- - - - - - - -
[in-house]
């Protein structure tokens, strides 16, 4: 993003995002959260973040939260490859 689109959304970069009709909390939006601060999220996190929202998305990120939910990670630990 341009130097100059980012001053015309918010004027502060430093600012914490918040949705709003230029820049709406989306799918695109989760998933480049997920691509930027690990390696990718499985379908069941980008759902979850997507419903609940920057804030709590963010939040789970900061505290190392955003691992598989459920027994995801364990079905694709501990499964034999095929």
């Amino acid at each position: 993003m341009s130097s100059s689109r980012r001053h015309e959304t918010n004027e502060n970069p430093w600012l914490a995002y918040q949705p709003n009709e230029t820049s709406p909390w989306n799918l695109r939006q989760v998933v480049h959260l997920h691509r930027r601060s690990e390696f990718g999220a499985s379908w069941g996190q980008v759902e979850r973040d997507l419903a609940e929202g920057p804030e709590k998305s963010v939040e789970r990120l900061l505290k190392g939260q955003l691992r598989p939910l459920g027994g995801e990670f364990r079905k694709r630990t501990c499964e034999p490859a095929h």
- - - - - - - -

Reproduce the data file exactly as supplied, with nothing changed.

[in-house]
């Protein structure tokens, strides 16, 4: 993003995002959260973040939260490859 689109959304970069009709909390939006601060999220996190929202998305990120939910990670630990 341009130097100059980012001053015309918010004027502060430093600012914490918040949705709003230029820049709406989306799918695109989760998933480049997920691509930027690990390696990718499985379908069941980008759902979850997507419903609940920057804030709590963010939040789970900061505290190392955003691992598989459920027994995801364990079905694709501990499964034999095929």
């Amino acid at each position: 993003m341009s130097s100059s689109r980012r001053h015309e959304t918010n004027e502060n970069p430093w600012l914490a995002y918040q949705p709003n009709e230029t820049s709406p909390w989306n799918l695109r939006q989760v998933v480049h959260l997920h691509r930027r601060s690990e390696f990718g999220a499985s379908w069941g996190q980008v759902e979850r973040d997507l419903a609940e929202g920057p804030e709590k998305s963010v939040e789970r990120l900061l505290k190392g939260q955003l691992r598989p939910l459920g027994g995801e990670f364990r079905k694709r630990t501990c499964e034999p490859a095929h």